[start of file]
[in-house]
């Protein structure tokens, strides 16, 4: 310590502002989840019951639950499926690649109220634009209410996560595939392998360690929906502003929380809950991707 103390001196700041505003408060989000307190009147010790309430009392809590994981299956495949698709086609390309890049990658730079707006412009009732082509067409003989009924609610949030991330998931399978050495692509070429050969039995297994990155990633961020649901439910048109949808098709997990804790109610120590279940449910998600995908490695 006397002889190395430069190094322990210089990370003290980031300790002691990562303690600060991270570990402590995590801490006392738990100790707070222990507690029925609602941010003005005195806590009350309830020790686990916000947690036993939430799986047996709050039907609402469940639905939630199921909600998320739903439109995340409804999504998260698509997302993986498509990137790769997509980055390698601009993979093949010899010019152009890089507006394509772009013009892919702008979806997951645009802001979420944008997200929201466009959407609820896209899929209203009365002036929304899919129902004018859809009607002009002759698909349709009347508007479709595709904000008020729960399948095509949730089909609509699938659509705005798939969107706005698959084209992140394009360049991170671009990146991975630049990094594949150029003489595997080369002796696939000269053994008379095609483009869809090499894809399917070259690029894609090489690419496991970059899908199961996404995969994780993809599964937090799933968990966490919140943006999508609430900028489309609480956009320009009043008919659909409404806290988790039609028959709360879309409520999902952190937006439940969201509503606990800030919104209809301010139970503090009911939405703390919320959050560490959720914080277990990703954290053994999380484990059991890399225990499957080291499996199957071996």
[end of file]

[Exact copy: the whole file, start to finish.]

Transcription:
[in-house]
């Protein structure tokens, strides 16, 4: 310590502002989840019951639950499926690649109220634009209410996560595939392998360690929906502003929380809950991707 103390001196700041505003408060989000307190009147010790309430009392809590994981299956495949698709086609390309890049990658730079707006412009009732082509067409003989009924609610949030991330998931399978050495692509070429050969039995297994990155990633961020649901439910048109949808098709997990804790109610120590279940449910998600995908490695 006397002889190395430069190094322990210089990370003290980031300790002691990562303690600060991270570990402590995590801490006392738990100790707070222990507690029925609602941010003005005195806590009350309830020790686990916000947690036993939430799986047996709050039907609402469940639905939630199921909600998320739903439109995340409804999504998260698509997302993986498509990137790769997509980055390698601009993979093949010899010019152009890089507006394509772009013009892919702008979806997951645009802001979420944008997200929201466009959407609820896209899929209203009365002036929304899919129902004018859809009607002009002759698909349709009347508007479709595709904000008020729960399948095509949730089909609509699938659509705005798939969107706005698959084209992140394009360049991170671009990146991975630049990094594949150029003489595997080369002796696939000269053994008379095609483009869809090499894809399917070259690029894609090489690419496991970059899908199961996404995969994780993809599964937090799933968990966490919140943006999508609430900028489309609480956009320009009043008919659909409404806290988790039609028959709360879309409520999902952190937006439940969201509503606990800030919104209809301010139970503090009911939405703390919320959050560490959720914080277990990703954290053994999380484990059991890399225990499957080291499996199957071996």